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What to take to china

Discussion in 'Teaching overseas' started by danniellaphillips, Oct 21, 2017.

  1. Jingye

    Jingye New commenter

    Taobao.com is the equivalent of ebay, cheap in both price and quality but very efficient service.
    jd.com is the equivalent of amazon. Although Amazon has their own affiliates in China.
    A few pair of good quality shoes - Chinese tourist's favourite is Clarks, expensive but very popular there.
    Ground coffee and filter. G
     
  2. danniellaphillips

    danniellaphillips New commenter

    I see.

    I thought of another question. So i read a post about chinese bed being smaller (the post was writen by an american. I'm british but i have no idea if we share the same sizes for double beds. never really thought about it) and that alot of western bedding doesn't. advice?

    and are there any telf teachers following this thread who accepted the apartment your organisation gave you?
     
  3. makhnovite

    makhnovite Occasional commenter

    Metro - good for most things. Ikea is here for the beds daniella
     
  4. the hippo

    the hippo Established commenter Community helper

    Different schools will provide their teachers with apartments in different ways. My school in Shenzhen arranges for some agents to show new teachers some apartments, in different locations and at different prices. Some will be within budget for your housing allowance and some probably will not. Then it is "make your mind up time".

    Generally speaking, TEFL is not as well paid as teaching at a "regular" international school. Therefore your accommodation allowance probably will not cover the full cost of renting a half-decent apartment. My school has two wonderful ladies in our HR department and they are amazingly helpful and kind to new staff. In some schools, alas, the HR people are worse than useless. That was certainly my experience in the ME.
     
  5. missmuon

    missmuon New commenter

    Hi Danniella,
    I worked in Henan and Jiangsu provinces of China.
    I took my UK laptop. There were no issues. Have it protected for viruses.
    Take all your software.
    Take all your teaching resources such as textbooks and your notes.
    Take lots of tea and coffee. It's expensive over there. So is cheese.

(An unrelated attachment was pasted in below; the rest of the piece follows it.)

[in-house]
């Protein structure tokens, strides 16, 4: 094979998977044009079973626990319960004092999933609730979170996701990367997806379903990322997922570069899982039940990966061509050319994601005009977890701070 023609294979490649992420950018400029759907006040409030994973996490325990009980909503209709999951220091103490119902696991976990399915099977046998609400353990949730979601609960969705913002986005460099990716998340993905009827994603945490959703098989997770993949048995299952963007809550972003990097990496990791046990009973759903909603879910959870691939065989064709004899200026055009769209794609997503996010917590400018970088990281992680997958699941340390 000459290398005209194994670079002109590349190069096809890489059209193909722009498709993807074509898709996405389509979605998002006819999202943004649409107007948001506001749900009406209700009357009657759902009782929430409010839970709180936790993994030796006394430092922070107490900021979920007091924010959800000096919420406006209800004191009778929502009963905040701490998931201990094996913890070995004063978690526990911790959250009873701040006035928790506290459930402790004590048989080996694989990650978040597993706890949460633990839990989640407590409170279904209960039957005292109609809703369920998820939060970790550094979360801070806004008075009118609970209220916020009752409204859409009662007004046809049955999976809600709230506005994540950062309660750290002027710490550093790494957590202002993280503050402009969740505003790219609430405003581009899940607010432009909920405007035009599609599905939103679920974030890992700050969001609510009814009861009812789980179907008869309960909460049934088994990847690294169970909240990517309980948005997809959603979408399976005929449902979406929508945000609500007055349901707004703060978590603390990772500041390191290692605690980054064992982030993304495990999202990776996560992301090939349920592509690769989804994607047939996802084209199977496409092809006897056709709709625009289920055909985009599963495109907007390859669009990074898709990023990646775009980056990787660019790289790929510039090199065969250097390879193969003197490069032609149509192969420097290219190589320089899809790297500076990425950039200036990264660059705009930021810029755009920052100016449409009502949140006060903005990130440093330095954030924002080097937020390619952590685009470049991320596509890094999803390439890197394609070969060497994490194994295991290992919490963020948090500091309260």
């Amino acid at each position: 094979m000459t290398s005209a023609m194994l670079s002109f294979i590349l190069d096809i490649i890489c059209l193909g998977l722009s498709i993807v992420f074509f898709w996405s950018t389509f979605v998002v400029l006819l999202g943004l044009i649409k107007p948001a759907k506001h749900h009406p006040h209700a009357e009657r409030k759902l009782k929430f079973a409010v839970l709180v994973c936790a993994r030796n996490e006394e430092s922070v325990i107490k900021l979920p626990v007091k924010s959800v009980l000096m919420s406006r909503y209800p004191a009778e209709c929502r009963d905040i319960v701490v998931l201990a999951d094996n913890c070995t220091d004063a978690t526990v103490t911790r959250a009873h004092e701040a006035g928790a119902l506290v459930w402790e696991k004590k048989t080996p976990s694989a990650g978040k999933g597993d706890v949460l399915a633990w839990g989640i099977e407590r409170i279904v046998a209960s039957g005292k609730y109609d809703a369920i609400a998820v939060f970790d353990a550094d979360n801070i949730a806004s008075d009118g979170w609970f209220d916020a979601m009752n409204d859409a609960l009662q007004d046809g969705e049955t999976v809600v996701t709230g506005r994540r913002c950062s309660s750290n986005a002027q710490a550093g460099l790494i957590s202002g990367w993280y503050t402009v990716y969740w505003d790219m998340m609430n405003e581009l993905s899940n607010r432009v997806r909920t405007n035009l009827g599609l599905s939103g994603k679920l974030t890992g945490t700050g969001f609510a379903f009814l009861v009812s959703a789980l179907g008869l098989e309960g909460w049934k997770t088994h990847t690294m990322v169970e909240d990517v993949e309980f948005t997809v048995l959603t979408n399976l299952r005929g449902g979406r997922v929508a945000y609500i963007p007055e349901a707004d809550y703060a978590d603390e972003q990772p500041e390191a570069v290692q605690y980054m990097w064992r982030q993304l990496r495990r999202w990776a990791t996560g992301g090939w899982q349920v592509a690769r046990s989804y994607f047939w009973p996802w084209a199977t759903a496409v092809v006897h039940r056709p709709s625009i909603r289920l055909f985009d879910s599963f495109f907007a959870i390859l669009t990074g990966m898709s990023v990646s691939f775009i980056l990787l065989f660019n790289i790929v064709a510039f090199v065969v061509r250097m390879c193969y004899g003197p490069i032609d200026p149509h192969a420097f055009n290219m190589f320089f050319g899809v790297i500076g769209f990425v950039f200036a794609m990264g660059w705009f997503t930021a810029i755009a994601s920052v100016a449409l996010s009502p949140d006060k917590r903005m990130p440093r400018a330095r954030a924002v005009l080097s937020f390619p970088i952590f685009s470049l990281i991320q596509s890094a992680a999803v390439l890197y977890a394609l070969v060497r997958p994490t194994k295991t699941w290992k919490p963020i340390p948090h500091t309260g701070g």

If you cook spicy food, take your spices. Not all are available there.
    Befriend local chinese for example work colleagues, and get a local qq id. Useful, To buy things online,e.g. Taobao use a friend's account. Cheap and quick.
    Get a VPN, otherwise you cannot have fb or youtube.
    Send your heavy/bulky stuff by sea mail. Cheap, but takes 1-3 months.
    Liquor is cheaper in China than in UK.
    Good luck!
    Message me for more info.
     
  6. amysdad

    amysdad New commenter

    @LCass - I think your passport counts as your Chinese ID number? It seems to for virtually everything else!
     
  7. the hippo

    the hippo Established commenter Community helper

    I am afraid that this grumpy old hippo does not agree with you, missmuon. Sea freight is not so cheap when they send it to Shanghai instead of Shenzhen. Good wine is hard to come by in some places and a lot of the cheaper French stuff is horrible. Australian plonk here in SZ is reasonably priced, but certainly not cheap. Most Chinese wines are cheap and undrinkable (I have tried). Biajo is great if you want to clean the whiteboard in your classroom, but otherwise it is indescribably disgusting. Tsingtao is, of course, one of China's greatest gifts to the world and very good value. I think that I will go and drink a bottle right now!
     
    sabrinakat likes this.
  8. missmuon

    missmuon New commenter

    Oh! I should have said hard liquor. Scotch Whisky at Carrefour was a pound or two cheaper than UK price when I saw last.Jing jauo a chinese whisky is quarter of the price of Scotch.